Black scour worms occur in all sheep production districts of Australia. Trichostrongylus colubriformis and Trichostrongylus vitrinus are the main species causing disease in Australia. Generally, T. colubriformis occurs in the warmer summer rainfall areas and T. vitrinus occurs more frequently in winter rainfall areas.
T. vitrinus is considerably more pathogenic than T. colubriformis, meaning that it needs to be treated at lower egg counts. Regular worm egg counts are essential for successful management.
Adult female black scour worms lay 100–200 eggs per day. Black scour worms live in the first three metres of the small intestine of the sheep and cause damage to the lining of the gut. The adult female in the small intestine lays eggs, which are passed out in the dung.
Further ecological information on worms and their control:
Small intestine (first 3 metres)
Death, lethargy and collapse, weight loss, damage and inflammation of the gut resulting in diarrhoea (scouring), hypersensitivity of the gut resulting in diarrhoea (scouring).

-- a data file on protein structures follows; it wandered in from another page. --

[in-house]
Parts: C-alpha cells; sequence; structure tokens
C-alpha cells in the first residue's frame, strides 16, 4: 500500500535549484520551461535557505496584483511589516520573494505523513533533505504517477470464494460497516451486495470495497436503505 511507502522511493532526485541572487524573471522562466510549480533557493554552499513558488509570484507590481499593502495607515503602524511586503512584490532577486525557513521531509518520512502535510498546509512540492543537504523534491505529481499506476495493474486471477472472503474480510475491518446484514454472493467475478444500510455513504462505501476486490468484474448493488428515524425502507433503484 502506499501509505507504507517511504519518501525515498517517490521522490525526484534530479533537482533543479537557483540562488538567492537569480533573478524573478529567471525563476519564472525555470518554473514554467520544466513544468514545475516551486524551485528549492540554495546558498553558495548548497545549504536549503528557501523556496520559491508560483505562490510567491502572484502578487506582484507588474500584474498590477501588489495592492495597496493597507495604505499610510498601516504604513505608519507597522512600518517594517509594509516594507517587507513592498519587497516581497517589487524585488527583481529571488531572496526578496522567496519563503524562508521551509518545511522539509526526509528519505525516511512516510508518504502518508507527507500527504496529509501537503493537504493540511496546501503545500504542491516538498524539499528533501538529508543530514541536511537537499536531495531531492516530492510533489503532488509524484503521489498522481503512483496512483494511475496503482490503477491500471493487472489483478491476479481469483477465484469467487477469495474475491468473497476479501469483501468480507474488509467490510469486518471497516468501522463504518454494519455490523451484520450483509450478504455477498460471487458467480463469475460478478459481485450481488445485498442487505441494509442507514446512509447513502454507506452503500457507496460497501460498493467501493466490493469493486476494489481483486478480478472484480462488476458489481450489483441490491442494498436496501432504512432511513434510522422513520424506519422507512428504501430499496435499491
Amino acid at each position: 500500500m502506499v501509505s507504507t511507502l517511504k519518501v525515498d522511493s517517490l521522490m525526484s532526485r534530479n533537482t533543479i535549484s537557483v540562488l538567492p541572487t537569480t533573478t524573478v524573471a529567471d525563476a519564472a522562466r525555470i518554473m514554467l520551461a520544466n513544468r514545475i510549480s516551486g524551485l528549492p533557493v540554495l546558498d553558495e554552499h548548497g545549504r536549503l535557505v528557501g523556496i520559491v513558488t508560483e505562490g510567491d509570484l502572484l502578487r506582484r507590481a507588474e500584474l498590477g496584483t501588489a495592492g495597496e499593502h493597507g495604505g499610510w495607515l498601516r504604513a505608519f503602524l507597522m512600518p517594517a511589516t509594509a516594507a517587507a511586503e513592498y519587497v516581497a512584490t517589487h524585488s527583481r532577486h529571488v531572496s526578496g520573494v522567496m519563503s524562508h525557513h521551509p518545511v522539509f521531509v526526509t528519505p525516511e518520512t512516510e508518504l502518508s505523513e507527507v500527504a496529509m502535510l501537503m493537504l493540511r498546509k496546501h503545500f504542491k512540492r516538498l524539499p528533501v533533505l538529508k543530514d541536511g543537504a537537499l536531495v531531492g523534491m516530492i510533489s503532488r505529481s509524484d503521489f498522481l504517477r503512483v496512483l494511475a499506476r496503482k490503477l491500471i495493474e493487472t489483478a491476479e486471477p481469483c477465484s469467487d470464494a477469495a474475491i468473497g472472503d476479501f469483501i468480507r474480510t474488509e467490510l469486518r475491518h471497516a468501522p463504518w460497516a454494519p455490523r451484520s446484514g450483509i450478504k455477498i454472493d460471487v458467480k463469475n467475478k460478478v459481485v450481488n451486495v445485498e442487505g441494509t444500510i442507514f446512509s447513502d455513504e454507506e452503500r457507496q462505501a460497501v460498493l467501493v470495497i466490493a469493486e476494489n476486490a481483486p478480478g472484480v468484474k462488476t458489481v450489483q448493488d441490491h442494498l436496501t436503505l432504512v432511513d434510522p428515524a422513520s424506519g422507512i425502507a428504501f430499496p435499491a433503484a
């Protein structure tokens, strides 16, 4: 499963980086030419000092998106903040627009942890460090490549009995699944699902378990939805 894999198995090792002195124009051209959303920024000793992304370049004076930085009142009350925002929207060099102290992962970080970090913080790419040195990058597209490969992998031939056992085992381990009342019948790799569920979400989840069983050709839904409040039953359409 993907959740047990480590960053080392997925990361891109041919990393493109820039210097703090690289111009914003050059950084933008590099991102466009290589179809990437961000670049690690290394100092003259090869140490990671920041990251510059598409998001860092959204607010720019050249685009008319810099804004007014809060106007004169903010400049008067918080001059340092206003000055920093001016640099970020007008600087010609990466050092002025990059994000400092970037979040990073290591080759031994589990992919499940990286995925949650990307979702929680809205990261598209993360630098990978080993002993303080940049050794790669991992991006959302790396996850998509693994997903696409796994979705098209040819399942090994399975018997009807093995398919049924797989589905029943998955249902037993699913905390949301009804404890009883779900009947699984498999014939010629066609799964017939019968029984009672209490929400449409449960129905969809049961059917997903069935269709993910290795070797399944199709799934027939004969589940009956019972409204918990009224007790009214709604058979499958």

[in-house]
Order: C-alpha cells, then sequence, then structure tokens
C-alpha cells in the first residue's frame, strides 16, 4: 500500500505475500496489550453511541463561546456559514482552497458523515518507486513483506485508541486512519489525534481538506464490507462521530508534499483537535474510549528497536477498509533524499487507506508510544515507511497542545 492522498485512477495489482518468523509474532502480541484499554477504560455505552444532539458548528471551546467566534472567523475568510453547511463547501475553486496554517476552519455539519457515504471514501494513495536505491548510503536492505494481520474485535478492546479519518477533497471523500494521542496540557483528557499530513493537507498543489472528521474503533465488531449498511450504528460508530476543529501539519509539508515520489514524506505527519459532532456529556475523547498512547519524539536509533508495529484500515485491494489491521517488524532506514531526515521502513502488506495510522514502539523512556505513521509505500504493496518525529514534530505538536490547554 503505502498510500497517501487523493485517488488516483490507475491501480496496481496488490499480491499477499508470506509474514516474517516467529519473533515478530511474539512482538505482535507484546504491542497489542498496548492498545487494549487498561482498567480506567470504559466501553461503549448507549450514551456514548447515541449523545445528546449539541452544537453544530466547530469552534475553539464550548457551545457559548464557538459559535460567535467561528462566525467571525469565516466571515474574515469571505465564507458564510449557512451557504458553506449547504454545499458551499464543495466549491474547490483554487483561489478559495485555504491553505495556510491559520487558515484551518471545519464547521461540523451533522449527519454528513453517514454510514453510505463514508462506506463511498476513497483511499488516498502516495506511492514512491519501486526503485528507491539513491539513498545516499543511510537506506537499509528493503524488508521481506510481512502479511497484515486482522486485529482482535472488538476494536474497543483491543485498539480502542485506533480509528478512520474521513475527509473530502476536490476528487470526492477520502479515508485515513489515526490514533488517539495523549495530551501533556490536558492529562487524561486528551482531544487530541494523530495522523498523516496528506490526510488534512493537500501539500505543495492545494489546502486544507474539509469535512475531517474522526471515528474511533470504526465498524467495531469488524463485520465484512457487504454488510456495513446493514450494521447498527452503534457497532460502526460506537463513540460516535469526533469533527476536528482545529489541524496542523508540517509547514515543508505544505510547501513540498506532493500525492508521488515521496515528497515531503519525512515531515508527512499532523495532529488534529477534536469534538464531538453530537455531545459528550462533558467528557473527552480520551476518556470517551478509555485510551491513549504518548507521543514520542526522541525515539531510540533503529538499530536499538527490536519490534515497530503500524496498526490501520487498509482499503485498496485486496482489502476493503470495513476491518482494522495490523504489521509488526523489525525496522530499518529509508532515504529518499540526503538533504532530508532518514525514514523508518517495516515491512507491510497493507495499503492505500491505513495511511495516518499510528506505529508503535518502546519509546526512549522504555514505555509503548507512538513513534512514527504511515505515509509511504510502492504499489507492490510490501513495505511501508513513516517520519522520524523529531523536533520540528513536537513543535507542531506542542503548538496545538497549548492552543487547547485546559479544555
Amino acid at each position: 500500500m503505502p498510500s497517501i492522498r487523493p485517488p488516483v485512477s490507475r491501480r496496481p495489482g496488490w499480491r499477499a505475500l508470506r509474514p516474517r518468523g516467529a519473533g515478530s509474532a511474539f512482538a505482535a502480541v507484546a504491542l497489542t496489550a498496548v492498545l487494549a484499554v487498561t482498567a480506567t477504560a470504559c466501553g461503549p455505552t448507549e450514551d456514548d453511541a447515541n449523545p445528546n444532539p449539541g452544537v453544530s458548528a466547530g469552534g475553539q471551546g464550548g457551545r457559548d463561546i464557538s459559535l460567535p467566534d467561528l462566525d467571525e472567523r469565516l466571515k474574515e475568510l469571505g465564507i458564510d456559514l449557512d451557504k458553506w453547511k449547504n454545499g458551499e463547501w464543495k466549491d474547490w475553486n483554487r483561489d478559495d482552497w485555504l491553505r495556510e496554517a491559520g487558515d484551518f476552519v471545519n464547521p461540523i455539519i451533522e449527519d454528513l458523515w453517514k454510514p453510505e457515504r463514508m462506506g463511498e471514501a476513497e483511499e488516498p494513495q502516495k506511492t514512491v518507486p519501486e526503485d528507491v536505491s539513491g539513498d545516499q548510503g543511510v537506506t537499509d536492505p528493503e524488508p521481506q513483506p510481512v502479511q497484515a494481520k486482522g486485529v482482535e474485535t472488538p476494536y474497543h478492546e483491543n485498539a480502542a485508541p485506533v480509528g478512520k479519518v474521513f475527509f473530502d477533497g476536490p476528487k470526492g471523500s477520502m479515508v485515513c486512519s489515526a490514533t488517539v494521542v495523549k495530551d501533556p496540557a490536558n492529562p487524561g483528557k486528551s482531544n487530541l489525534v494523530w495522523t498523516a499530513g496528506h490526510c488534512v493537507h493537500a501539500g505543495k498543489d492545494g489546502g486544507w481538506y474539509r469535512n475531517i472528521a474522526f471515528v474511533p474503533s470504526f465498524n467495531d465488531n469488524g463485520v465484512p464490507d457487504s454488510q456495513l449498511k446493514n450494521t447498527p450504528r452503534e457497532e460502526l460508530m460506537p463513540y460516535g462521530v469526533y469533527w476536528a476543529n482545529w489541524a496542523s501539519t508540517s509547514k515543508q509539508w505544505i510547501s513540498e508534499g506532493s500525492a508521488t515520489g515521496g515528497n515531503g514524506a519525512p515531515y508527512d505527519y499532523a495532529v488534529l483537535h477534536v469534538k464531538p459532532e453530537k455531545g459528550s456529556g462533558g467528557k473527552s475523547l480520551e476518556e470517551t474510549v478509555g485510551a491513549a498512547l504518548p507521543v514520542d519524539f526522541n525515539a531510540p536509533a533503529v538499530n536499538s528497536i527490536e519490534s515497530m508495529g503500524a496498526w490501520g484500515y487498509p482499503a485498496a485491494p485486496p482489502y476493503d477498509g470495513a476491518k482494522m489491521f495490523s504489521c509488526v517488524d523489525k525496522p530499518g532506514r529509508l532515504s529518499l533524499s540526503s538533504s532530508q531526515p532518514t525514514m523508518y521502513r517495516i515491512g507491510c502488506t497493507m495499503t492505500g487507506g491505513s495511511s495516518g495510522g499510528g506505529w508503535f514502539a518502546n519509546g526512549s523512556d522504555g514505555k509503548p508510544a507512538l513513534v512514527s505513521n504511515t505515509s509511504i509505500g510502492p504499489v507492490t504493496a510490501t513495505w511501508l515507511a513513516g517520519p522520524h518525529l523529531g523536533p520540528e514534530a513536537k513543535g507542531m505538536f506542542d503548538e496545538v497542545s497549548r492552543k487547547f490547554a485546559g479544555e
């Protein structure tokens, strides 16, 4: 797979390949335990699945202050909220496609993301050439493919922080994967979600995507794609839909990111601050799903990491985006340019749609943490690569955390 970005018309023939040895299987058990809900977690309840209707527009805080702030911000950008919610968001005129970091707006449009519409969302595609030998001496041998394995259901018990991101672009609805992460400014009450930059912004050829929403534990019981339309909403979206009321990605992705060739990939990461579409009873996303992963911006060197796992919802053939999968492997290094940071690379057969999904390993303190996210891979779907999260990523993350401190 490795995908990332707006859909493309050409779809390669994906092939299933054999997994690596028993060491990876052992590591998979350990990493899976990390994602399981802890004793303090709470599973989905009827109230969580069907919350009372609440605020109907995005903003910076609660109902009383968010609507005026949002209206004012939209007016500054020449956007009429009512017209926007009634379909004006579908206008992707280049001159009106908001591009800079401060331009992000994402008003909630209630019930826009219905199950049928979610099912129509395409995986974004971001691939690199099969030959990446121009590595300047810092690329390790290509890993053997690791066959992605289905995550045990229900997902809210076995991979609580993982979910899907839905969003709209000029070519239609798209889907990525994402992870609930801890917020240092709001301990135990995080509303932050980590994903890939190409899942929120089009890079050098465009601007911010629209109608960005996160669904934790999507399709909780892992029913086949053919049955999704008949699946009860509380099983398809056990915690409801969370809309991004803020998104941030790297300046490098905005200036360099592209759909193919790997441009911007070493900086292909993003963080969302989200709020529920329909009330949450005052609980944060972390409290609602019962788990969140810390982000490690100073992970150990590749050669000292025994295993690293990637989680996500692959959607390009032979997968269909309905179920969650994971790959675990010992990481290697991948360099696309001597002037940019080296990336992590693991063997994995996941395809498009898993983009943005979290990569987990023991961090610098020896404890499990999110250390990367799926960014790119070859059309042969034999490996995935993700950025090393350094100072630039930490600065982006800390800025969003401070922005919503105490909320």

The only accurate way to diagnose worm infections before productivity losses have occurred is to conduct a WormTest (worm egg count). The results allow you to make the best choice of drench for the situation.
Visual signs only occur after significant production loss has already occurred. Also, these signs can occur with other parasites and diseases.
There are many options to treat sheep for this worm and your choice will depend on:
Your decision can be assisted by using the Drench Decision Guide, a simple tool that considers some of the points above.
You can also review the Drench pages on this site to find out specific information about drenches, including their drench active, drench group, length of protection, which worms they treat, dose rate, withholding period, export slaughter interval and manufacturer.
The negative impact of this worm can also be reduced through grazing management strategies and by using one of the integrated worm control programs, which have been developed for different regions across Australia.